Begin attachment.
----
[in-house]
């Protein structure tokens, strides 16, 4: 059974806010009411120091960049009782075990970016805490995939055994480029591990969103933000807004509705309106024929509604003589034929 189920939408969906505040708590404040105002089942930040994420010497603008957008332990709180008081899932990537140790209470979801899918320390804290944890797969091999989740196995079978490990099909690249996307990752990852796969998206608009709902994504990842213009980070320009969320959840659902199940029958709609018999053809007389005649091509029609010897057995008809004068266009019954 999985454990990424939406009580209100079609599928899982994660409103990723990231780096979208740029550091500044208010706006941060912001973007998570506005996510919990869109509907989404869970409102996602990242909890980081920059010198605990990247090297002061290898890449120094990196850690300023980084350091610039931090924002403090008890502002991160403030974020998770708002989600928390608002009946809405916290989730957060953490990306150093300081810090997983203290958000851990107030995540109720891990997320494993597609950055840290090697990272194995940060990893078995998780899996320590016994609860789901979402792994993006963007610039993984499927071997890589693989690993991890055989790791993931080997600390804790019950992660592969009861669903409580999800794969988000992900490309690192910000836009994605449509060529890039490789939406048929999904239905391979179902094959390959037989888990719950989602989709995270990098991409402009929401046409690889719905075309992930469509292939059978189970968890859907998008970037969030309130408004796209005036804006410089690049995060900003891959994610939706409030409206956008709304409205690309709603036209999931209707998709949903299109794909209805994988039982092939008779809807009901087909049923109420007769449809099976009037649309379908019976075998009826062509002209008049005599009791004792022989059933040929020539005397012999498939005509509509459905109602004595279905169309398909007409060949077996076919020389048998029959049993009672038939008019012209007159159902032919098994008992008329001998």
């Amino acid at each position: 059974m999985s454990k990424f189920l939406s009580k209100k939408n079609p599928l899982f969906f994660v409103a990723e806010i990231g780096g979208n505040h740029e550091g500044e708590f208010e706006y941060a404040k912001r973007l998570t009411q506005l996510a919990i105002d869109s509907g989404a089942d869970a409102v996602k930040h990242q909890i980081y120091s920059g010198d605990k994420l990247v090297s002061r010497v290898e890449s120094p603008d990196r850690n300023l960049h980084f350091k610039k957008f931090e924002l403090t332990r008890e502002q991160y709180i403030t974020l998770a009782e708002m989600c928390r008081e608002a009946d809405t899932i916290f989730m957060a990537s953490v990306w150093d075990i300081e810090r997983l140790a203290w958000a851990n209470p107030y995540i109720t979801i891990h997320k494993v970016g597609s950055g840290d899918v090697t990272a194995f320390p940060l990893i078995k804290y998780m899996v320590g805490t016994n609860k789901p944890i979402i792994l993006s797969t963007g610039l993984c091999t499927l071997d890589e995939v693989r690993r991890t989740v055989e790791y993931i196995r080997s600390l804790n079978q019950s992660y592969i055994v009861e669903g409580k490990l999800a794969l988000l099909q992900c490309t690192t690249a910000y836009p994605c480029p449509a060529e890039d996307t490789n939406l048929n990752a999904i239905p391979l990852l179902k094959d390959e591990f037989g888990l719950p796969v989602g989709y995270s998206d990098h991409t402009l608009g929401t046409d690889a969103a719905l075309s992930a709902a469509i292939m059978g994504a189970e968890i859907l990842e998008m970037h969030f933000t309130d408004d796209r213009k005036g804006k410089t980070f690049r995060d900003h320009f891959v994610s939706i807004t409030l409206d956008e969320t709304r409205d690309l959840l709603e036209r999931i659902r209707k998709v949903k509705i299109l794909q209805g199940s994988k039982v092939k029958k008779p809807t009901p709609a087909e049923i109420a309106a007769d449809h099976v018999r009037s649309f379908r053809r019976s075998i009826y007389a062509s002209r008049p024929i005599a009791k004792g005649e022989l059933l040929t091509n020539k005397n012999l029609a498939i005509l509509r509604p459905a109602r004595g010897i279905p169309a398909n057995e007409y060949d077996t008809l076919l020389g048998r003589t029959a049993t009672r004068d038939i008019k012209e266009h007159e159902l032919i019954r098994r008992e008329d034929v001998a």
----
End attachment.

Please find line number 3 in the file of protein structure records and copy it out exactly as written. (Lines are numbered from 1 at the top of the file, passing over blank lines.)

């Amino acid at each position: 059974m999985s454990k990424f189920l939406s009580k209100k939408n079609p599928l899982f969906f994660v409103a990723e806010i990231g780096g979208n505040h740029e550091g500044e708590f208010e706006y941060a404040k912001r973007l998570t009411q506005l996510a919990i105002d869109s509907g989404a089942d869970a409102v996602k930040h990242q909890i980081y120091s920059g010198d605990k994420l990247v090297s002061r010497v290898e890449s120094p603008d990196r850690n300023l960049h980084f350091k610039k957008f931090e924002l403090t332990r008890e502002q991160y709180i403030t974020l998770a009782e708002m989600c928390r008081e608002a009946d809405t899932i916290f989730m957060a990537s953490v990306w150093d075990i300081e810090r997983l140790a203290w958000a851990n209470p107030y995540i109720t979801i891990h997320k494993v970016g597609s950055g840290d899918v090697t990272a194995f320390p940060l990893i078995k804290y998780m899996v320590g805490t016994n609860k789901p944890i979402i792994l993006s797969t963007g610039l993984c091999t499927l071997d890589e995939v693989r690993r991890t989740v055989e790791y993931i196995r080997s600390l804790n079978q019950s992660y592969i055994v009861e669903g409580k490990l999800a794969l988000l099909q992900c490309t690192t690249a910000y836009p994605c480029p449509a060529e890039d996307t490789n939406l048929n990752a999904i239905p391979l990852l179902k094959d390959e591990f037989g888990l719950p796969v989602g989709y995270s998206d990098h991409t402009l608009g929401t046409d690889a969103a719905l075309s992930a709902a469509i292939m059978g994504a189970e968890i859907l990842e998008m970037h969030f933000t309130d408004d796209r213009k005036g804006k410089t980070f690049r995060d900003h320009f891959v994610s939706i807004t409030l409206d956008e969320t709304r409205d690309l959840l709603e036209r999931i659902r209707k998709v949903k509705i299109l794909q209805g199940s994988k039982v092939k029958k008779p809807t009901p709609a087909e049923i109420a309106a007769d449809h099976v018999r009037s649309f379908r053809r019976s075998i009826y007389a062509s002209r008049p024929i005599a009791k004792g005649e022989l059933l040929t091509n020539k005397n012999l029609a498939i005509l509509r509604p459905a109602r004595g010897i279905p169309a398909n057995e007409y060949d077996t008809l076919l020389g048998r003589t029959a049993t009672r004068d038939i008019k012209e266009h007159e159902l032919i019954r098994r008992e008329d034929v001998a």